August 27 was a Saturday and many people had taken the ferries from Savannah to Tybee Island to enjoy the beaches. However, by noon, the waters had become too rough for the ferries to operate and, as there was no road to the mainland, many were left stranded.
At times, the winds rushed over Tybee Island at 135 miles per hour, tearing off roofs and ripping chimneys from homes before moving with fury north to Charleston, South Carolina. When the storm finally dissipated, an estimated 700 would be dead, and the damages in the millions.
7. Hurricane Audrey of 1957
Although Hurricane Audrey made her one and only landfall on the Texas-Louisiana border, her reach was quite extensive.
The storm first disrupted offshore drilling and then tore through coastal towns in Texas and Louisiana with 125 miles per hour wind and 12 feet surges before spawning two tornadoes which brought destruction further inland.
When Hurricane Audrey finally dissipated four days later, the damages totaled an estimated $147 million (1957 USD) and claimed the lives of at least 416 people.
8. Great Labor Day Hurricane of 1935
The 1935 Labor Day hurricane was the first of only three Category 5 hurricanes to make landfall in the U.S.
10 Worst U.S. Hurricanes
- 1900 Great Galveston Hurricane
- 1928 OkeeChobee Hurricane
- 2005 Hurricane Katrina
- 1893 Chenière Caminada Hurricane
- 1893 Sea Islands Hurricane
- 1881 Georgia/South Carolina Hurricane
- 1967 Hurricane Audrey
- 1935 Great Labor Day Hurricane
- 1856 Last Island Hurricane
- 1926 Great Miami Hurricane
The Great Labor Day Hurricane swept into the Florida Keys with 185 miles per hour winds and surges up to 20 feet high. This brutal storm destroyed almost every building in its path between the towns of Marathon and Tavernier. The town of Islamorada was obliterated before the storm went on to damage parts of Georgia and South Carolina.
When the storm was finally over, at least 408 people had died as a result, and damages were estimated to be over $6 million (1935 USD).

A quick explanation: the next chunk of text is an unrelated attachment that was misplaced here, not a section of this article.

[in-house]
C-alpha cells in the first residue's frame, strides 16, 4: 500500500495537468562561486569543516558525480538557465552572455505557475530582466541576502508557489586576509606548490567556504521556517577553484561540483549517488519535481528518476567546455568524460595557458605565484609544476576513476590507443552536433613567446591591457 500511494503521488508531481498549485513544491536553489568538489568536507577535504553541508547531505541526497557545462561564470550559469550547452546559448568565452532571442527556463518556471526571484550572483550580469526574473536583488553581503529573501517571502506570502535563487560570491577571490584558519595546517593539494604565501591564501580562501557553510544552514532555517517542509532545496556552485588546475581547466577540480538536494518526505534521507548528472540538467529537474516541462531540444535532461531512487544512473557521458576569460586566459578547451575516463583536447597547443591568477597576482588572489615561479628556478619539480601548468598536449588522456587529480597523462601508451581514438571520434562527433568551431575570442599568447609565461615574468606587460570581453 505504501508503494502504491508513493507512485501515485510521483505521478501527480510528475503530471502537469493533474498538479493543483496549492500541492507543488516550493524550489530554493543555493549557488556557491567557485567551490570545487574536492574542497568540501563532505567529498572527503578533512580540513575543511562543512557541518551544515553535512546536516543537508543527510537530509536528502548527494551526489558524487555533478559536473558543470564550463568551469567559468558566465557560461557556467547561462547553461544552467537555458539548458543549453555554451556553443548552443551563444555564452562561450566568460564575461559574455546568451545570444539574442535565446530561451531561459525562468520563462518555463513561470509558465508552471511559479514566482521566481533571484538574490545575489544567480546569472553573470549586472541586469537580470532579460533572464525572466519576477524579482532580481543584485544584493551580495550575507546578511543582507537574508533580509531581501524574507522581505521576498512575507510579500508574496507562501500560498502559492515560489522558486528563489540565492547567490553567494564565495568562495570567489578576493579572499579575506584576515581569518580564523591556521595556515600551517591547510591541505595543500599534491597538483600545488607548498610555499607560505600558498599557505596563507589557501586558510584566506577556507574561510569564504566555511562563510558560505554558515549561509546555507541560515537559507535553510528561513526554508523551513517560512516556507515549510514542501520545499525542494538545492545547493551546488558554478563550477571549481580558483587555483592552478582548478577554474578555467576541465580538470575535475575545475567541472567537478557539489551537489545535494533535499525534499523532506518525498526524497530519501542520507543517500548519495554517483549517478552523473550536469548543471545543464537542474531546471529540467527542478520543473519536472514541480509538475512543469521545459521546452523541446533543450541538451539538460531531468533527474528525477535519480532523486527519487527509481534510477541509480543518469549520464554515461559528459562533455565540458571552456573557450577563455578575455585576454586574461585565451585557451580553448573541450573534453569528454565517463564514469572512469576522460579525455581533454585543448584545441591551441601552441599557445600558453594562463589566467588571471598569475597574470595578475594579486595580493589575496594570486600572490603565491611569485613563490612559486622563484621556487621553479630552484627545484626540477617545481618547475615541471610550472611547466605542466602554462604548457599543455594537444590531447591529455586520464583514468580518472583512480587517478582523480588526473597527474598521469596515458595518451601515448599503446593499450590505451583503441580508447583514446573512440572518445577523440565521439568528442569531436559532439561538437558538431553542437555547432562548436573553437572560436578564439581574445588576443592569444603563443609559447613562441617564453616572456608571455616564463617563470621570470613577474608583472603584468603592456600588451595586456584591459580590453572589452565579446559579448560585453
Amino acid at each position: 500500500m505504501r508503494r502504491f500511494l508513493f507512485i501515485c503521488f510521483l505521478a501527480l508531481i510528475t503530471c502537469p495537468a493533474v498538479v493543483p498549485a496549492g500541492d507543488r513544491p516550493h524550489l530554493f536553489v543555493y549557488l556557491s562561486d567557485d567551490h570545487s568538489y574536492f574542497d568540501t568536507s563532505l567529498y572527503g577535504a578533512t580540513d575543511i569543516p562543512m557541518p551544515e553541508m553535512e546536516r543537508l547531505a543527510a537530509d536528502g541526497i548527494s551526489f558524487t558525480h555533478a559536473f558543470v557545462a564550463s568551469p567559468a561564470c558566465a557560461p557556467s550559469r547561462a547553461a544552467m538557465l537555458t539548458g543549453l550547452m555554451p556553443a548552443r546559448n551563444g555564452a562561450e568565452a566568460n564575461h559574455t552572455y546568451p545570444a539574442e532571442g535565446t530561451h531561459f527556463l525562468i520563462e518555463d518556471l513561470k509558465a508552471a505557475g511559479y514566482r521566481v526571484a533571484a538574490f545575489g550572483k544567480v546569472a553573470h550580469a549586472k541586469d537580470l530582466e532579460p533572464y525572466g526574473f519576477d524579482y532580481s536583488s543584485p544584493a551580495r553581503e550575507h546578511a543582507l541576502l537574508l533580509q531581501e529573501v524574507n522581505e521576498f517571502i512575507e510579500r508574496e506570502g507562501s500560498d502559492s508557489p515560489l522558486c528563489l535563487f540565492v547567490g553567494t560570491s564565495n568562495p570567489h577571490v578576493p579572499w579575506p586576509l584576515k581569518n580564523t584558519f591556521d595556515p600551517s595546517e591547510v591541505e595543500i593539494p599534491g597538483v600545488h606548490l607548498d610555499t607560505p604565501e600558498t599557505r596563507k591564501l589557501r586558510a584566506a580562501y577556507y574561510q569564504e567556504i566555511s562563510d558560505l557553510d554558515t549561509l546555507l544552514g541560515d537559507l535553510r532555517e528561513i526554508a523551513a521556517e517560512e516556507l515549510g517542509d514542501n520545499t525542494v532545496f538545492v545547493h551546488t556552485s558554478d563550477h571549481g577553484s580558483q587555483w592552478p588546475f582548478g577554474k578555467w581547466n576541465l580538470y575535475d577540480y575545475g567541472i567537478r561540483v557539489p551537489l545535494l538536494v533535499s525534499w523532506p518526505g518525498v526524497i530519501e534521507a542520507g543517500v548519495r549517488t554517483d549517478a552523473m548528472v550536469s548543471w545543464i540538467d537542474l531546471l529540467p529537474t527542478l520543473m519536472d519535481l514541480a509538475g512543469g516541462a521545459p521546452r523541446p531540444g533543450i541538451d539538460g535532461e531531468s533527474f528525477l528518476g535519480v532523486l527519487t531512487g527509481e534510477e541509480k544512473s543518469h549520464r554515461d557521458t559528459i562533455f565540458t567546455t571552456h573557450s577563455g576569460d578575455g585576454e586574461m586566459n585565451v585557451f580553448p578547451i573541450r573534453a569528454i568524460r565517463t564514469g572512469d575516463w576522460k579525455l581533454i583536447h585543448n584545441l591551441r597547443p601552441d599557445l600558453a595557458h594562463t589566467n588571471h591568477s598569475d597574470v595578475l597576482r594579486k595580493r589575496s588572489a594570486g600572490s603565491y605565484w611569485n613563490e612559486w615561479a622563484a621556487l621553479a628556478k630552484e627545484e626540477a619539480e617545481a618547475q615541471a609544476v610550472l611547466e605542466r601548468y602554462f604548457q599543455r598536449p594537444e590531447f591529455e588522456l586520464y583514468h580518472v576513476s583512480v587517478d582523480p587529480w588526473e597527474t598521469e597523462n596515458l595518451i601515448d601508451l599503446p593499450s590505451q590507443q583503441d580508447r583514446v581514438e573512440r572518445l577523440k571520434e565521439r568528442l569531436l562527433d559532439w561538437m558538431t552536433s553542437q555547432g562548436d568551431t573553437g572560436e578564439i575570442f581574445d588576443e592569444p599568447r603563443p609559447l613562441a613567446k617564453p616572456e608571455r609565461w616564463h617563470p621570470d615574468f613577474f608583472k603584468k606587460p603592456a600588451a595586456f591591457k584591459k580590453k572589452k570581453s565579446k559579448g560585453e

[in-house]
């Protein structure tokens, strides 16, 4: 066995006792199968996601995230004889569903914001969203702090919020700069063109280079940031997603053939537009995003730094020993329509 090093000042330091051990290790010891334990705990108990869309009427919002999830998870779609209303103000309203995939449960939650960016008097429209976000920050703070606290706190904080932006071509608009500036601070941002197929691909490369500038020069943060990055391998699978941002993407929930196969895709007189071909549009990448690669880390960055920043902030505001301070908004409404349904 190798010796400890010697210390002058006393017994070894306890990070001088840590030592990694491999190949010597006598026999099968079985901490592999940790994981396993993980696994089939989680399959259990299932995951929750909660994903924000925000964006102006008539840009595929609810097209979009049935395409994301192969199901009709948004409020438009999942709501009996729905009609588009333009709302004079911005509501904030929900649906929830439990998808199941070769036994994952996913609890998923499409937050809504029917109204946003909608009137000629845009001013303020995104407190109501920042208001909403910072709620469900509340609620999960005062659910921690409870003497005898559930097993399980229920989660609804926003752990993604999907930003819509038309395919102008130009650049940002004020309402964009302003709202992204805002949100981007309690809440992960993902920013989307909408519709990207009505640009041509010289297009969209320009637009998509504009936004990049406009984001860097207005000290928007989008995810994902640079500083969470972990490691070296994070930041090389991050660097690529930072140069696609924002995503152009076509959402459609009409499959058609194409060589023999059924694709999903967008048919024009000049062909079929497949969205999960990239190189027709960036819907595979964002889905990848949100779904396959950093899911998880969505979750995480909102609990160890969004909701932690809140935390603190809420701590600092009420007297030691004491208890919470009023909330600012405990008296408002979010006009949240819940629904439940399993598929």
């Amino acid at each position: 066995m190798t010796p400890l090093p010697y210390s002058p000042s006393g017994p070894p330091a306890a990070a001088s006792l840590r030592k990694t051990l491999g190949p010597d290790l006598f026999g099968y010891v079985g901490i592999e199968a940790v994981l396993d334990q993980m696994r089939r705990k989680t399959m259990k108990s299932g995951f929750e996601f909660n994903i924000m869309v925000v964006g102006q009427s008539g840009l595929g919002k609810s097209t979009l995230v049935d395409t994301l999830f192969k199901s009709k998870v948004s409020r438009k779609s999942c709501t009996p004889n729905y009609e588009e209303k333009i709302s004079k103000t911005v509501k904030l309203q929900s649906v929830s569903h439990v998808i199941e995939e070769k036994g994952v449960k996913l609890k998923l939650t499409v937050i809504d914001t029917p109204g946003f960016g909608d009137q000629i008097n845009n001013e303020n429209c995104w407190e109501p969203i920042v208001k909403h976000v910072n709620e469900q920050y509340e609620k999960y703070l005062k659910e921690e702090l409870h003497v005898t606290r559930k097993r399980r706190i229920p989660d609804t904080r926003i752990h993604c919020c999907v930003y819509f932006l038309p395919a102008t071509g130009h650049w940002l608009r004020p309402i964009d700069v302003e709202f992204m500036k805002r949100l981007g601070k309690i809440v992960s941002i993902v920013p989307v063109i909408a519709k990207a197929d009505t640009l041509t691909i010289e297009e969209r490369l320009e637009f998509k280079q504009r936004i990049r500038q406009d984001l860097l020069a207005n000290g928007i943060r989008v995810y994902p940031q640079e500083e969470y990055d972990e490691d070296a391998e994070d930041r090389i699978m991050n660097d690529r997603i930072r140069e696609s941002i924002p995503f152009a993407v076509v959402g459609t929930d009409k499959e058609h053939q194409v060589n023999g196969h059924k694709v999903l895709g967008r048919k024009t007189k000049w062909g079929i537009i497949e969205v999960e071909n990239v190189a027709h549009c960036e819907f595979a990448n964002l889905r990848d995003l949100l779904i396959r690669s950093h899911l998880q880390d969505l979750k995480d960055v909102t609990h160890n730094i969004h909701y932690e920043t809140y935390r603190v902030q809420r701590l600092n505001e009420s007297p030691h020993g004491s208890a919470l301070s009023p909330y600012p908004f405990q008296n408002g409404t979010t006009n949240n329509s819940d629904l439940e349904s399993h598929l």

9. Last Island Hurricane of 1856
As Last Island Hurricane passed over Isle Dernière, Louisiana before making landfall in New Iberia, it demolished homes, businesses, and even a hotel of vacationers at full capacity.
Winds are recorded as being as much as 150 miles per hour with storm surges of up to 12 feet high. In the aftermath of the storm, it was revealed more than 200 people had died. Of those, 198 were vacationers on the island who had been unable to evacuate because the storm had pushed the Star, a ship which served as the only means of transportation back to the mainland, onto the beach where it remained for the duration of the storm.
10. Great Miami Hurricane of 1926
As a pre-cursor to the Great Depression came the 1926 Miami Hurricane that destroyed much of the greater Miami area and the Bahamas making it the costliest hurricane in United States history. The estimated cost of damages from this hurricane by 2016 standards is more than $165 billion.
Once again the warm Gulf waters only served to strengthen the storm, raising its status from a Category 3 to a Category 4 before it slammed into south Florida. The storm then turned westward to Alabama and Mississippi. Although the damage was not as extensive as that in the Miami area, it was devastating nonetheless. It is estimated more than 500 people perished in this storm.
© 2016 Kim Bryan
deeess on September 05, 2017:
What about the famous 1938 hurricane? I actually knew a few old-timers that lived through that horrible monster. They told the scariest stories about the ocean tidal wave, how when it was building it took all the water out of the bay and then flooded town upon town for miles and miles east, west, north and south.
Brandon Little on August 26, 2017:
Hurricane Andrew in 1992 was worst than all of those, South Florida was better prepare than new Orleans was...
Carla on August 25, 2017:
You are forgetting Hurricane Camille 1969 .
Alexis on June 27, 2017:
Hurricane Katrina should be number one
Sandra on May 22, 2017:
Thanks used this for a big sumative.
potato on March 28, 2017:
i needed this for class work, its very sad for all of those deaths
ma on March 22, 2017:
bell on February 28, 2017:
this is so sad but there in a better place so u shouldn't worry
gfghnj on February 21, 2017:
john your right
john on January 31, 2017:
Thank u I needed this for my homework
It's so sad to see so many deaths
paul from alausa on September 03, 2016: